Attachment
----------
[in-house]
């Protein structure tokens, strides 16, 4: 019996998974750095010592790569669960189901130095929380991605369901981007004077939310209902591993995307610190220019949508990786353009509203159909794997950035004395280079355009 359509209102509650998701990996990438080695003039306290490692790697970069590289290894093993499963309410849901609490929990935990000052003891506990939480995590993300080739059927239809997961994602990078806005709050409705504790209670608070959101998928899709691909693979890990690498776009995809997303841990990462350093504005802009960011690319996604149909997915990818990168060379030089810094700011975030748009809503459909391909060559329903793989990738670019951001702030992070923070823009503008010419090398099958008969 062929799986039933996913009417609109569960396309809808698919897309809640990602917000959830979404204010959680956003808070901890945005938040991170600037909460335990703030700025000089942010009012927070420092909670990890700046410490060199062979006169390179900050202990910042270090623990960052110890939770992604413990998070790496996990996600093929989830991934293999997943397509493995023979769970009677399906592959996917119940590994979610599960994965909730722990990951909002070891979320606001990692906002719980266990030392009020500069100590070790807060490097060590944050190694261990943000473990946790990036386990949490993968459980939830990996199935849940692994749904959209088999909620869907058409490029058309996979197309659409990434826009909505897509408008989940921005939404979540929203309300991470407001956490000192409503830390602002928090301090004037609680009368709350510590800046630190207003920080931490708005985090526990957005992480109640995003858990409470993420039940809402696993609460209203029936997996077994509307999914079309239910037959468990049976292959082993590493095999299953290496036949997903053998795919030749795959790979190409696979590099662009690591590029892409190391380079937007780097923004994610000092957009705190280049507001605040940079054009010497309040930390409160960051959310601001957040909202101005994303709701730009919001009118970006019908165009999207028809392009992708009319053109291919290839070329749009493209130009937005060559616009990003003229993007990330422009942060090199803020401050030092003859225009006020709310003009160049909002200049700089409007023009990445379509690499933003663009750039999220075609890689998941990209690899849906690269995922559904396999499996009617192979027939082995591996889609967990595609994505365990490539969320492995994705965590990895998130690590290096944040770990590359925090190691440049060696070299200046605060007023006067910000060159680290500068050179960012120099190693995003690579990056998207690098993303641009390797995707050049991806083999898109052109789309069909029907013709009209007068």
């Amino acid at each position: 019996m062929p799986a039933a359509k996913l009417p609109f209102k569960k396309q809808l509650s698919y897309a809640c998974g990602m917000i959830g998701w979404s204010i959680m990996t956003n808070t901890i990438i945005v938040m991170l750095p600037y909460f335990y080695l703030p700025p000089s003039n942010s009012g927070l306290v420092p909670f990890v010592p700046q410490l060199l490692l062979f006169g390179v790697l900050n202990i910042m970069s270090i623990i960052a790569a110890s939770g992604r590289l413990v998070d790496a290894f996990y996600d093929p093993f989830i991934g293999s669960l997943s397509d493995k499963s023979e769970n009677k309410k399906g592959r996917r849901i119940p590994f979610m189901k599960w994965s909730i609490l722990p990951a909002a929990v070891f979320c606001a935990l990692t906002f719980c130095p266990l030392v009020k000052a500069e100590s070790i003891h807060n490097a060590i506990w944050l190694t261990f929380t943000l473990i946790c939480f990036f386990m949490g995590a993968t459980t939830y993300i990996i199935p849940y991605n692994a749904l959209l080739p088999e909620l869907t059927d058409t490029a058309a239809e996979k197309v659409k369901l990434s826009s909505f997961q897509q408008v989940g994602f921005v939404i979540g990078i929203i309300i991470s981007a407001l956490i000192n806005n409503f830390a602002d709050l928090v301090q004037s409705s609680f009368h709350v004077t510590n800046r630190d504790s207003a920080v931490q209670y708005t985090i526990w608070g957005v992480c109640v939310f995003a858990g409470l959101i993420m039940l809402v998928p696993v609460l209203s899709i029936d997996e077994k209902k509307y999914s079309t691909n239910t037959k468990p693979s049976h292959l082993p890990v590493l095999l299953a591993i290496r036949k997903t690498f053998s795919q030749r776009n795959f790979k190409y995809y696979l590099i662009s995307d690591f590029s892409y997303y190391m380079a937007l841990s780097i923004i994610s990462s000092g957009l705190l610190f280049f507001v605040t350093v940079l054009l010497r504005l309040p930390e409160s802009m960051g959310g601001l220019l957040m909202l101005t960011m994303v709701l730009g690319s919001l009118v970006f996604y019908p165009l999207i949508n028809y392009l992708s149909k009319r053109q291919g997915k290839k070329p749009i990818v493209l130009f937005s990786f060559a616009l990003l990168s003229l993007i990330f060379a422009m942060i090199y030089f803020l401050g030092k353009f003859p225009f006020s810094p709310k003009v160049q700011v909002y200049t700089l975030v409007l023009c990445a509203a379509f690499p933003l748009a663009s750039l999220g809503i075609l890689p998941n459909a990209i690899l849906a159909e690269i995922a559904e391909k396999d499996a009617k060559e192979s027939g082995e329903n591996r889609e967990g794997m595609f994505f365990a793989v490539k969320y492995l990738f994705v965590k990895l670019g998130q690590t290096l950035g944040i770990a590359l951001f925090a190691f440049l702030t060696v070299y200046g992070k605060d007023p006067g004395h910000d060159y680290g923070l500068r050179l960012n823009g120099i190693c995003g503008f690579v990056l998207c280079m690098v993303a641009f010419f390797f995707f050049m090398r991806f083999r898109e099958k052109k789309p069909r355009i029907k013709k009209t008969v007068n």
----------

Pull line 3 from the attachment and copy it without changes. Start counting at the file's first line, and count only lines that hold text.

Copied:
């Amino acid at each position: 019996m062929p799986a039933a359509k996913l009417p609109f209102k569960k396309q809808l509650s698919y897309a809640c998974g990602m917000i959830g998701w979404s204010i959680m990996t956003n808070t901890i990438i945005v938040m991170l750095p600037y909460f335990y080695l703030p700025p000089s003039n942010s009012g927070l306290v420092p909670f990890v010592p700046q410490l060199l490692l062979f006169g390179v790697l900050n202990i910042m970069s270090i623990i960052a790569a110890s939770g992604r590289l413990v998070d790496a290894f996990y996600d093929p093993f989830i991934g293999s669960l997943s397509d493995k499963s023979e769970n009677k309410k399906g592959r996917r849901i119940p590994f979610m189901k599960w994965s909730i609490l722990p990951a909002a929990v070891f979320c606001a935990l990692t906002f719980c130095p266990l030392v009020k000052a500069e100590s070790i003891h807060n490097a060590i506990w944050l190694t261990f929380t943000l473990i946790c939480f990036f386990m949490g995590a993968t459980t939830y993300i990996i199935p849940y991605n692994a749904l959209l080739p088999e909620l869907t059927d058409t490029a058309a239809e996979k197309v659409k369901l990434s826009s909505f997961q897509q408008v989940g994602f921005v939404i979540g990078i929203i309300i991470s981007a407001l956490i000192n806005n409503f830390a602002d709050l928090v301090q004037s409705s609680f009368h709350v004077t510590n800046r630190d504790s207003a920080v931490q209670y708005t985090i526990w608070g957005v992480c109640v939310f995003a858990g409470l959101i993420m039940l809402v998928p696993v609460l209203s899709i029936d997996e077994k209902k509307y999914s079309t691909n239910t037959k468990p693979s049976h292959l082993p890990v590493l095999l299953a591993i290496r036949k997903t690498f053998s795919q030749r776009n795959f790979k190409y995809y696979l590099i662009s995307d690591f590029s892409y997303y190391m380079a937007l841990s780097i923004i994610s990462s000092g957009l705190l610190f280049f507001v605040t350093v940079l054009l010497r504005l309040p930390e409160s802009m960051g959310g601001l220019l957040m909202l101005t960011m994303v709701l730009g690319s919001l009118v970006f996604y019908p165009l999207i949508n028809y392009l992708s149909k009319r053109q291919g997915k290839k070329p749009i990818v493209l130009f937005s990786f060559a616009l990003l990168s003229l993007i990330f060379a422009m942060i090199y030089f803020l401050g030092k353009f003859p225009f006020s810094p709310k003009v160049q700011v909002y200049t700089l975030v409007l023009c990445a509203a379509f690499p933003l748009a663009s750039l999220g809503i075609l890689p998941n459909a990209i690899l849906a159909e690269i995922a559904e391909k396999d499996a009617k060559e192979s027939g082995e329903n591996r889609e967990g794997m595609f994505f365990a793989v490539k969320y492995l990738f994705v965590k990895l670019g998130q690590t290096l950035g944040i770990a590359l951001f925090a190691f440049l702030t060696v070299y200046g992070k605060d007023p006067g004395h910000d060159y680290g923070l500068r050179l960012n823009g120099i190693c995003g503008f690579v990056l998207c280079m690098v993303a641009f010419f390797f995707f050049m090398r991806f083999r898109e099958k052109k789309p069909r355009i029907k013709k009209t008969v007068n």